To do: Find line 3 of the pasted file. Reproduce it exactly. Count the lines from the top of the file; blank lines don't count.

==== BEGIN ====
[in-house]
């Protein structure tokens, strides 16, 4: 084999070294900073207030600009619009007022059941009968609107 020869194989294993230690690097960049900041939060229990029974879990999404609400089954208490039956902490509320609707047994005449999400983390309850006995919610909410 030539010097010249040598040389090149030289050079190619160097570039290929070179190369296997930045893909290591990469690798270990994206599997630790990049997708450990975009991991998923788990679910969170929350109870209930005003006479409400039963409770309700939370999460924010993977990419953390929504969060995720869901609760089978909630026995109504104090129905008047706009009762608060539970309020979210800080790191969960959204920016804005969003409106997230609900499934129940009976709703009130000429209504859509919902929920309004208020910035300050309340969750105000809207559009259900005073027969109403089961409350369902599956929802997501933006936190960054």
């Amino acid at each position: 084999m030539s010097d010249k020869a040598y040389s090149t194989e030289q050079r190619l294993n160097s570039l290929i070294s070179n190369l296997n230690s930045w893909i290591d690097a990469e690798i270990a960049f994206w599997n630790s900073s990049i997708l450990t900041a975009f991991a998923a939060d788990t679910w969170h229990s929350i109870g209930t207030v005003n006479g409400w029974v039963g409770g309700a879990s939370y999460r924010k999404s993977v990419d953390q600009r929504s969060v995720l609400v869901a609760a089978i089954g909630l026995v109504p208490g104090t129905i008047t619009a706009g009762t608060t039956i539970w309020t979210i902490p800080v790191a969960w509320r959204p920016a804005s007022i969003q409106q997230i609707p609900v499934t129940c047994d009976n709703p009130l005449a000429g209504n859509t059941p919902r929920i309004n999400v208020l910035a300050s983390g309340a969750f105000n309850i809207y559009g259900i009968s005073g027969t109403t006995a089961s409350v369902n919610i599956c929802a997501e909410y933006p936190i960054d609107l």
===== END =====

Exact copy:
């Amino acid at each position: 084999m030539s010097d010249k020869a040598y040389s090149t194989e030289q050079r190619l294993n160097s570039l290929i070294s070179n190369l296997n230690s930045w893909i290591d690097a990469e690798i270990a960049f994206w599997n630790s900073s990049i997708l450990t900041a975009f991991a998923a939060d788990t679910w969170h229990s929350i109870g209930t207030v005003n006479g409400w029974v039963g409770g309700a879990s939370y999460r924010k999404s993977v990419d953390q600009r929504s969060v995720l609400v869901a609760a089978i089954g909630l026995v109504p208490g104090t129905i008047t619009a706009g009762t608060t039956i539970w309020t979210i902490p800080v790191a969960w509320r959204p920016a804005s007022i969003q409106q997230i609707p609900v499934t129940c047994d009976n709703p009130l005449a000429g209504n859509t059941p919902r929920i309004n999400v208020l910035a300050s983390g309340a969750f105000n309850i809207y559009g259900i009968s005073g027969t109403t006995a089961s409350v369902n919610i599956c929802a997501e909410y933006p936190i960054d609107l």